Distinguish Between Sectional and Promotional Pressure Groups
Sectional groups seek to represent the common interests of a
particular section of society. As a result, members of sectional
groups are directly and personally concerned with the outcome of the
campaign fought by the group because they usually stand to gain
professionally and/or economically. Trade unions, employers'
associations and professional bodies are all sectional groups and
membership is usually restricted. Promotional groups endeavour to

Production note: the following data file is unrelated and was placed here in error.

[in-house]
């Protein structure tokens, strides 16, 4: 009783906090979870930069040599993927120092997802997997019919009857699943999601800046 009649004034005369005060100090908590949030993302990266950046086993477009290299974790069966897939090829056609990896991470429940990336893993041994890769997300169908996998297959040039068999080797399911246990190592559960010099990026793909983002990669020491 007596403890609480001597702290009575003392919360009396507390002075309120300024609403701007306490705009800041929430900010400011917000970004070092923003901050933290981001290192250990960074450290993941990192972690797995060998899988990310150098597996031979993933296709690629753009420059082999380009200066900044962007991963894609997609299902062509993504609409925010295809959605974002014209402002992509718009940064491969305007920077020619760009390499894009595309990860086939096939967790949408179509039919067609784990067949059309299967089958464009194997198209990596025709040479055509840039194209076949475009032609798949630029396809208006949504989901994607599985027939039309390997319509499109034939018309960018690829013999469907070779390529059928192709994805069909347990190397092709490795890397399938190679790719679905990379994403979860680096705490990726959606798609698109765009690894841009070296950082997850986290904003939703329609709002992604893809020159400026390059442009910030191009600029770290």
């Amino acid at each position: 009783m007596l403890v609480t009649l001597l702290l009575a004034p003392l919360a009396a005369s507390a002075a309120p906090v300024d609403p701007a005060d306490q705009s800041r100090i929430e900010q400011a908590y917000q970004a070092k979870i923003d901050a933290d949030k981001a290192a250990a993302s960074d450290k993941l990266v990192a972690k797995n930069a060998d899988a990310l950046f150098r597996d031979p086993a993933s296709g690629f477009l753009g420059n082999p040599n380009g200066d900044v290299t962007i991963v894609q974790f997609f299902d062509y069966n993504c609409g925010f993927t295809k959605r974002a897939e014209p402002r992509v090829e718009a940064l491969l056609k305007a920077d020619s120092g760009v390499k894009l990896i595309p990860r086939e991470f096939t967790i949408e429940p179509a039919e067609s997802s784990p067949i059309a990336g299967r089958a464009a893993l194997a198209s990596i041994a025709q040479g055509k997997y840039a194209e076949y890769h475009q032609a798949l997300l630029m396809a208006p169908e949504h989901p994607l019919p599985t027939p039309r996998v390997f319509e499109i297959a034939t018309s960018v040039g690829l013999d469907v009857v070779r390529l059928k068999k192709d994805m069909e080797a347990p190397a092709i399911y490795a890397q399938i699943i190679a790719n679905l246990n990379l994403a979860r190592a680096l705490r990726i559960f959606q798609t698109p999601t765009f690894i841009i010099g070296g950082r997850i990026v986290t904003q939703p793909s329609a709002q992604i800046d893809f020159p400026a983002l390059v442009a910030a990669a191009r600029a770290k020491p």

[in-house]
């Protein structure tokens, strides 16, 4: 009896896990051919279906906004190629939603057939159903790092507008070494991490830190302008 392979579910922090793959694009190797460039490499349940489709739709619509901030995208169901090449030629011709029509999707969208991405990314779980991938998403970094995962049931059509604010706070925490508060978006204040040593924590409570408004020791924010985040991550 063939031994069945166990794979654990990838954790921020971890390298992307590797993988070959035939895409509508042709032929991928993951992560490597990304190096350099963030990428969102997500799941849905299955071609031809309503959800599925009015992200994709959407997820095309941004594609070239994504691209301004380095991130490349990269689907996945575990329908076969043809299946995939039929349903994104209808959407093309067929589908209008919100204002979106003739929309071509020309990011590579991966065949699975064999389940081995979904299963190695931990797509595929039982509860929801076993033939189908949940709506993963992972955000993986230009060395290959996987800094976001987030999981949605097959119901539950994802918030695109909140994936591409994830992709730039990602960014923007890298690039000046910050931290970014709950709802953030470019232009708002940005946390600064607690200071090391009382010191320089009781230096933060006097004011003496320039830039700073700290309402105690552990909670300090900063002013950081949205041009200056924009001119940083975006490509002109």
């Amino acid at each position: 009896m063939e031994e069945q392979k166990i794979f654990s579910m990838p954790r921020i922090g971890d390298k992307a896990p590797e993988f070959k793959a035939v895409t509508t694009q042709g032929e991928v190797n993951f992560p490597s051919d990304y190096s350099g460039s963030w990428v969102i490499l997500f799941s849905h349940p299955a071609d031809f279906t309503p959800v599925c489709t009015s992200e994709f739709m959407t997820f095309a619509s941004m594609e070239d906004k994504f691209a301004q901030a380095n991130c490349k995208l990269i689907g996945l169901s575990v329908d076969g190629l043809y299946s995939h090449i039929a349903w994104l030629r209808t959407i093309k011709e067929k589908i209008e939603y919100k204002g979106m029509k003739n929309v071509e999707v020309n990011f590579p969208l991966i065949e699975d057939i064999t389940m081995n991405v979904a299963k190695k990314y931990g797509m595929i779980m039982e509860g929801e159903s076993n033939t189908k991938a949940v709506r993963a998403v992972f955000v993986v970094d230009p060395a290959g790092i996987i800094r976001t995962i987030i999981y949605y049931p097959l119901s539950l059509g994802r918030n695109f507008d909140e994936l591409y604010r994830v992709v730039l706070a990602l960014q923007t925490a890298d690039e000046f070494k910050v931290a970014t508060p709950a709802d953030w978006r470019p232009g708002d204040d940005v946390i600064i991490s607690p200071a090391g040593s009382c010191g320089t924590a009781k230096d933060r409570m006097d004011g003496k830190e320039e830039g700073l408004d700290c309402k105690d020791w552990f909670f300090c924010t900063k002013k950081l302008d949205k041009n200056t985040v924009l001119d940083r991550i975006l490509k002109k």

promote a particular cause, and for this reason are sometimes called
'cause' groups. They are not self-interested in that the achievement
of their objectives is not necessarily of direct professional or
economic benefit to the members of the group. Examples of cause groups
are Shelter, Campaign for Nuclear Disarmament (CND) and Greenpeace.
Because cause groups aim to promote a cause - which might potentially
be supported by everybody, regardless of their profession or economic
position - membership is not usually restricted.